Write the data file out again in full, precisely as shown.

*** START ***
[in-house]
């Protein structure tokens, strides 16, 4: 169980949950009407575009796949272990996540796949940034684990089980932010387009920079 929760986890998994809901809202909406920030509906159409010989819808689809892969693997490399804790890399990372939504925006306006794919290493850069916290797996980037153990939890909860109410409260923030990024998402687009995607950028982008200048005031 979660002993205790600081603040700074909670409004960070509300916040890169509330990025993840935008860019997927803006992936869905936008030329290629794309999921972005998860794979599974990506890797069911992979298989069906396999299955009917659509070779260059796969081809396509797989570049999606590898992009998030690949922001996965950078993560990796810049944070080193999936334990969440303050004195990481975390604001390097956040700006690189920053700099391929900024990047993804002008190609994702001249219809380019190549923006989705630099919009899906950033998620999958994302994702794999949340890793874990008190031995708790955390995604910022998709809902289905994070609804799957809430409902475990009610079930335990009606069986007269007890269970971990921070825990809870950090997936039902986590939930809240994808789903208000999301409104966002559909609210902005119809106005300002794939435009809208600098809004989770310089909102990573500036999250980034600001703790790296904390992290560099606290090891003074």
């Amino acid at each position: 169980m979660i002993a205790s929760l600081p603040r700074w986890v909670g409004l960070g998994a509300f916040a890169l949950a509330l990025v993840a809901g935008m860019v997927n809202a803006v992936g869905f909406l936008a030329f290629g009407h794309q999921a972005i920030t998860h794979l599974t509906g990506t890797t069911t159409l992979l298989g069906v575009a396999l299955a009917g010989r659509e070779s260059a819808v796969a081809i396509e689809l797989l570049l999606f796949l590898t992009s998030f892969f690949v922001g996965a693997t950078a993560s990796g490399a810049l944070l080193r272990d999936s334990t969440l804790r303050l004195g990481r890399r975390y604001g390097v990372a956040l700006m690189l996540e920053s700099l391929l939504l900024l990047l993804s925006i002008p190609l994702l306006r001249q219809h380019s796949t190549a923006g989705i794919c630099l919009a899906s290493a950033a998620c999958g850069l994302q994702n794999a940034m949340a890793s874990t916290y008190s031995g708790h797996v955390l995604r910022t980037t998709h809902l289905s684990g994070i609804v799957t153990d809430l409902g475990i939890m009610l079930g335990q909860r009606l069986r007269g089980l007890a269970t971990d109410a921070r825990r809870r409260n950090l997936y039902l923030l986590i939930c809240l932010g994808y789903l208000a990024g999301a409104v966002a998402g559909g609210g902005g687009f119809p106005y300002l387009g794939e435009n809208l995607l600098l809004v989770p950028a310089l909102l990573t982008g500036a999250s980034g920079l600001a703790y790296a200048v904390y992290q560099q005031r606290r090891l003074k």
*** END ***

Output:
[in-house]
């Protein structure tokens, strides 16, 4: 169980949950009407575009796949272990996540796949940034684990089980932010387009920079 929760986890998994809901809202909406920030509906159409010989819808689809892969693997490399804790890399990372939504925006306006794919290493850069916290797996980037153990939890909860109410409260923030990024998402687009995607950028982008200048005031 979660002993205790600081603040700074909670409004960070509300916040890169509330990025993840935008860019997927803006992936869905936008030329290629794309999921972005998860794979599974990506890797069911992979298989069906396999299955009917659509070779260059796969081809396509797989570049999606590898992009998030690949922001996965950078993560990796810049944070080193999936334990969440303050004195990481975390604001390097956040700006690189920053700099391929900024990047993804002008190609994702001249219809380019190549923006989705630099919009899906950033998620999958994302994702794999949340890793874990008190031995708790955390995604910022998709809902289905994070609804799957809430409902475990009610079930335990009606069986007269007890269970971990921070825990809870950090997936039902986590939930809240994808789903208000999301409104966002559909609210902005119809106005300002794939435009809208600098809004989770310089909102990573500036999250980034600001703790790296904390992290560099606290090891003074």
């Amino acid at each position: 169980m979660i002993a205790s929760l600081p603040r700074w986890v909670g409004l960070g998994a509300f916040a890169l949950a509330l990025v993840a809901g935008m860019v997927n809202a803006v992936g869905f909406l936008a030329f290629g009407h794309q999921a972005i920030t998860h794979l599974t509906g990506t890797t069911t159409l992979l298989g069906v575009a396999l299955a009917g010989r659509e070779s260059a819808v796969a081809i396509e689809l797989l570049l999606f796949l590898t992009s998030f892969f690949v922001g996965a693997t950078a993560s990796g490399a810049l944070l080193r272990d999936s334990t969440l804790r303050l004195g990481r890399r975390y604001g390097v990372a956040l700006m690189l996540e920053s700099l391929l939504l900024l990047l993804s925006i002008p190609l994702l306006r001249q219809h380019s796949t190549a923006g989705i794919c630099l919009a899906s290493a950033a998620c999958g850069l994302q994702n794999a940034m949340a890793s874990t916290y008190s031995g708790h797996v955390l995604r910022t980037t998709h809902l289905s684990g994070i609804v799957t153990d809430l409902g475990i939890m009610l079930g335990q909860r009606l069986r007269g089980l007890a269970t971990d109410a921070r825990r809870r409260n950090l997936y039902l923030l986590i939930c809240l932010g994808y789903l208000a990024g999301a409104v966002a998402g559909g609210g902005g687009f119809p106005y300002l387009g794939e435009n809208l995607l600098l809004v989770p950028a310089l909102l990573t982008g500036a999250s980034g920079l600001a703790y790296a200048v904390y992290q560099q005031r606290r090891l003074k």